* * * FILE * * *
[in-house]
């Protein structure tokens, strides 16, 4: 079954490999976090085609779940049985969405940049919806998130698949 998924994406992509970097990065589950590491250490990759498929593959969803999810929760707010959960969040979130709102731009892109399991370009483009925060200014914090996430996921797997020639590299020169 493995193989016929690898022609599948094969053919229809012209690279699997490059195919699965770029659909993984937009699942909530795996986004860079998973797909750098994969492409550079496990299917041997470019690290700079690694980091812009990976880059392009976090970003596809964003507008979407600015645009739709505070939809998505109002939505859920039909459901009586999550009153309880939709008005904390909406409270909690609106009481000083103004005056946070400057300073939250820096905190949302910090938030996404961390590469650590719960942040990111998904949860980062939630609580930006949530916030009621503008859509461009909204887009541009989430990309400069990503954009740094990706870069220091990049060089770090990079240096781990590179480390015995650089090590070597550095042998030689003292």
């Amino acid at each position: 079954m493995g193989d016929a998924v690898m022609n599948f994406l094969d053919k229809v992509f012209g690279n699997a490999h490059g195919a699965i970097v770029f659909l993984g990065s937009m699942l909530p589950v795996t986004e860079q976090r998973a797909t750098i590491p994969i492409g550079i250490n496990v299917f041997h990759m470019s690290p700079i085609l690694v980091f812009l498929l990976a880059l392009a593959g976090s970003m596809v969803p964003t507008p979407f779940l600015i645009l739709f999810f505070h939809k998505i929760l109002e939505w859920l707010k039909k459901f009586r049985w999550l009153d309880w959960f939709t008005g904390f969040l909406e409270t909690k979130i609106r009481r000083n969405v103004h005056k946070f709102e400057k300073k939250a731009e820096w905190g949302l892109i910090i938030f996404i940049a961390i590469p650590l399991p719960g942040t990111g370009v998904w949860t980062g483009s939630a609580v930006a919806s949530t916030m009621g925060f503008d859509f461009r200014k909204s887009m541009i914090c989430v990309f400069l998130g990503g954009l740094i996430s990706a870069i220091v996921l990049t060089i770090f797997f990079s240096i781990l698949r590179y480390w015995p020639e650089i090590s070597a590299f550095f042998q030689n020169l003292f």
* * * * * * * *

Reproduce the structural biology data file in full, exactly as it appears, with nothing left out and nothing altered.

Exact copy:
[in-house]
């Protein structure tokens, strides 16, 4: 079954490999976090085609779940049985969405940049919806998130698949 998924994406992509970097990065589950590491250490990759498929593959969803999810929760707010959960969040979130709102731009892109399991370009483009925060200014914090996430996921797997020639590299020169 493995193989016929690898022609599948094969053919229809012209690279699997490059195919699965770029659909993984937009699942909530795996986004860079998973797909750098994969492409550079496990299917041997470019690290700079690694980091812009990976880059392009976090970003596809964003507008979407600015645009739709505070939809998505109002939505859920039909459901009586999550009153309880939709008005904390909406409270909690609106009481000083103004005056946070400057300073939250820096905190949302910090938030996404961390590469650590719960942040990111998904949860980062939630609580930006949530916030009621503008859509461009909204887009541009989430990309400069990503954009740094990706870069220091990049060089770090990079240096781990590179480390015995650089090590070597550095042998030689003292």
């Amino acid at each position: 079954m493995g193989d016929a998924v690898m022609n599948f994406l094969d053919k229809v992509f012209g690279n699997a490999h490059g195919a699965i970097v770029f659909l993984g990065s937009m699942l909530p589950v795996t986004e860079q976090r998973a797909t750098i590491p994969i492409g550079i250490n496990v299917f041997h990759m470019s690290p700079i085609l690694v980091f812009l498929l990976a880059l392009a593959g976090s970003m596809v969803p964003t507008p979407f779940l600015i645009l739709f999810f505070h939809k998505i929760l109002e939505w859920l707010k039909k459901f009586r049985w999550l009153d309880w959960f939709t008005g904390f969040l909406e409270t909690k979130i609106r009481r000083n969405v103004h005056k946070f709102e400057k300073k939250a731009e820096w905190g949302l892109i910090i938030f996404i940049a961390i590469p650590l399991p719960g942040t990111g370009v998904w949860t980062g483009s939630a609580v930006a919806s949530t916030m009621g925060f503008d859509f461009r200014k909204s887009m541009i914090c989430v990309f400069l998130g990503g954009l740094i996430s990706a870069i220091v996921l990049t060089i770090f797997f990079s240096i781990l698949r590179y480390w015995p020639e650089i090590s070597a590299f550095f042998q030689n020169l003292f």